So, in desperation (that’s my belief and I’m sticking with it) I decamped to the local Starbucks for a tea and a cookie. Starbucks is about a 20 minute walk from where we live, but because I was already behind schedule I elected to take the bus down instead. As I stood there waiting for the bus I picked up about 10 or 15 pieces of litter and put them in the trash can located beside the bus shelter. I didn’t get to the many cigarette butts before the bus arrived. Continue Reading →

Being Green – Emerging Technologies

Hi Folks:

For this week’s ‘Being Green‘ post I wanted to offer a shout out to a few new (to me at least) emerging technologies.  All three of these have the ‘power’ (pun intended) to change our future.  I don’t often highlight specific companies in my blog posts, but have when I thought it was worth doing so and this is one of those times.  Continue Reading →

Being Green – Going Solar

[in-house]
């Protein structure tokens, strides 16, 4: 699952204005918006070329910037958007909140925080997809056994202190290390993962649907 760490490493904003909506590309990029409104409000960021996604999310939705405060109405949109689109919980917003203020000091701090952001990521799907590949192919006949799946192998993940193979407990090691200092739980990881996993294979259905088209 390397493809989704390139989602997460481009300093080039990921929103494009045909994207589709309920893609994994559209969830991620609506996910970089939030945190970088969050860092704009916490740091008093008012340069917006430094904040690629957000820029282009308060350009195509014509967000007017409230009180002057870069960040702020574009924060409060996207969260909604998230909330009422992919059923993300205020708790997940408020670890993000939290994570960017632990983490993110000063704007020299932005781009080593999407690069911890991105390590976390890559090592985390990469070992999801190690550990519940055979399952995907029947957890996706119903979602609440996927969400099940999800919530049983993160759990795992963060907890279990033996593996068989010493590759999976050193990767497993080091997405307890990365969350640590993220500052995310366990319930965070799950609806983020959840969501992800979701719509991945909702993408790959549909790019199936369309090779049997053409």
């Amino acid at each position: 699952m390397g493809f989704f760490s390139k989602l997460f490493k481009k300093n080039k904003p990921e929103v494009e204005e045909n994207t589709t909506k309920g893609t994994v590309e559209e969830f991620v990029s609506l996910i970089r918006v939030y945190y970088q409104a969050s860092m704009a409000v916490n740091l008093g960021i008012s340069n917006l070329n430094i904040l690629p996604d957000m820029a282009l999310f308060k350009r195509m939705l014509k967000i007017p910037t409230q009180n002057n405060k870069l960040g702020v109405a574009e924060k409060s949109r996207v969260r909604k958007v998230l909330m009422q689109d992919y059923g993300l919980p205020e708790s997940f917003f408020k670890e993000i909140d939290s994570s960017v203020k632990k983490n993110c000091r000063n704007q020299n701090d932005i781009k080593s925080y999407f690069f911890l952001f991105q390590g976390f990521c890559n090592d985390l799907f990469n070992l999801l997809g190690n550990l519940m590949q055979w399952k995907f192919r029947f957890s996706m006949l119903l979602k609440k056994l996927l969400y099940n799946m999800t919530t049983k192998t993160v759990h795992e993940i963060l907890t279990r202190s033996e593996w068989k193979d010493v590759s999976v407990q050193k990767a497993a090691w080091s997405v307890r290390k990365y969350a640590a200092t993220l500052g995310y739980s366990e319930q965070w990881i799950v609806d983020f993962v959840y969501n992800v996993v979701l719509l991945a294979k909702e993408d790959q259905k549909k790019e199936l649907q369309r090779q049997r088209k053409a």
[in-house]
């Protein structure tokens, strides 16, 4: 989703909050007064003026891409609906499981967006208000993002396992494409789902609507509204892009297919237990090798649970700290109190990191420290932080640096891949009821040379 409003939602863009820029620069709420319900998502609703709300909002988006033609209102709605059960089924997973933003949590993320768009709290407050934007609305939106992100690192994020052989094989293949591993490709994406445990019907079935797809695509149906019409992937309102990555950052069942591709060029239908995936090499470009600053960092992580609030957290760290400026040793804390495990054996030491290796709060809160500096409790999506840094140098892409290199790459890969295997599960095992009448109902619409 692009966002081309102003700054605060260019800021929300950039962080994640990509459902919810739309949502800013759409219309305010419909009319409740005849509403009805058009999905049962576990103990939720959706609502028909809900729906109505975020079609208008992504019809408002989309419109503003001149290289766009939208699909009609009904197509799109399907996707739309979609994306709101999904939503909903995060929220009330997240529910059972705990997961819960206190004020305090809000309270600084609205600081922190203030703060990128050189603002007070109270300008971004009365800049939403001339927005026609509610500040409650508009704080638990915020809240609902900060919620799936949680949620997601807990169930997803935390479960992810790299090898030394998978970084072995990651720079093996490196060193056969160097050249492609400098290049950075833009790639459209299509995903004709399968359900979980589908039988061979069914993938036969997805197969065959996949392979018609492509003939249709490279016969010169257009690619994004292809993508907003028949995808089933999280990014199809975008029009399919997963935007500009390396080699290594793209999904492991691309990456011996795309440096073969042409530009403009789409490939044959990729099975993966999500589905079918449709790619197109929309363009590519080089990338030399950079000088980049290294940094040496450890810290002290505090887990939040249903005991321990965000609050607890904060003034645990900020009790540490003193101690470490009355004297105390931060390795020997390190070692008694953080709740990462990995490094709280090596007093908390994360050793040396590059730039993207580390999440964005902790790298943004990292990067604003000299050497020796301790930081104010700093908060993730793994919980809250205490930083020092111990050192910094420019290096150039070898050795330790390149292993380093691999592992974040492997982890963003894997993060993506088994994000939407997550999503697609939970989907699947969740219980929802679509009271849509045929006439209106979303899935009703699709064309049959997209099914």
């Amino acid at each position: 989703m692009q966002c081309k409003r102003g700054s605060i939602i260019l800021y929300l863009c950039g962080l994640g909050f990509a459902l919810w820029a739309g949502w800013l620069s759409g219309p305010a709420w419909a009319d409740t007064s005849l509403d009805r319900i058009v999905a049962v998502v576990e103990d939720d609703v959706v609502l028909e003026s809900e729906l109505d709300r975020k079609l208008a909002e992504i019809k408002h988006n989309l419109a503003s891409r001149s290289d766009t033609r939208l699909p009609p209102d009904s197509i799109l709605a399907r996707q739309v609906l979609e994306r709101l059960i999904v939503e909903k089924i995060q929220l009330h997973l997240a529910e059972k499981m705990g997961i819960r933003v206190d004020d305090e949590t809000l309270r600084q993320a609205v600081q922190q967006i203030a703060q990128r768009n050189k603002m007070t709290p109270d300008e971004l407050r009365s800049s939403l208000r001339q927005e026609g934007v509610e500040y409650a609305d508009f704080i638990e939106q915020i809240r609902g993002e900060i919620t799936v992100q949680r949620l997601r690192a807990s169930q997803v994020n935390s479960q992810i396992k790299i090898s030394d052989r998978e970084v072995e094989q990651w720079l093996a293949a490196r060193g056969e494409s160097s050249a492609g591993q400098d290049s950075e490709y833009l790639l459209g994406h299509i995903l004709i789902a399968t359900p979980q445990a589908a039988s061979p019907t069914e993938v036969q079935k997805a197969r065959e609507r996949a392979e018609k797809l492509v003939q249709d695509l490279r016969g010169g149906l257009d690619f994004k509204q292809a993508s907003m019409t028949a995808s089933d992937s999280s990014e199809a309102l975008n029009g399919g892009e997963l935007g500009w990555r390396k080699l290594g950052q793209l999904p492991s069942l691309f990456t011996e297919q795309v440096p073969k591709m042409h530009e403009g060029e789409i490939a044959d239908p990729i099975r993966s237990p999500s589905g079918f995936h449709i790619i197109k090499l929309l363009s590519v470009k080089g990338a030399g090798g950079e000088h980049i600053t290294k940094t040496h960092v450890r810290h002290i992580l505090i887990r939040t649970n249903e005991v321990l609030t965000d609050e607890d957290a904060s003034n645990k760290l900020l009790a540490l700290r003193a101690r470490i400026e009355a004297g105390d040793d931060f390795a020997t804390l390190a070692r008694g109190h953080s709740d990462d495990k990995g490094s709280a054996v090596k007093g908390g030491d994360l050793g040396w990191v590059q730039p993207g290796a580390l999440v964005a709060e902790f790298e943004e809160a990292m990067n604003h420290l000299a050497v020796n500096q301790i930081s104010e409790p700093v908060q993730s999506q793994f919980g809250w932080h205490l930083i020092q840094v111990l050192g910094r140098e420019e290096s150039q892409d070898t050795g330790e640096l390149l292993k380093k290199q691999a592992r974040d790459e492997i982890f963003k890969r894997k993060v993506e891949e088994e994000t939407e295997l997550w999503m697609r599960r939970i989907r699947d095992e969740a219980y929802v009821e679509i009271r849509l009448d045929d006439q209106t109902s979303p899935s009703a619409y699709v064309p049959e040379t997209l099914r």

Hi Folks:  Before I get into this week’s ‘Being Green’ post, last Friday I talked a bit about ‘Modeling and Monitoring‘.  I came across a link this week from the American Society of Landscape Architects on “Sustainability Toolkit: Environmental Models” that fits in with that post, so I wanted to mention it first.  Also, I’m a big advocate of LED lighting, but I came across an interesting article this week on LEDs and why ‘not all LED lights are created equal‘. Continue Reading →

Being Green – Connections

Hi Folks:

Happy Friday!  Happy Earth Day, +1!  Actually, as the saying goes, “Make Every Day Earth Day“.  I saw an ad for a T-shirt once that said, “Love Your Mother.  Good Planets Are Hard to Find.”  It looked something like this:

Continue Reading →

It’s not easy being green… is it?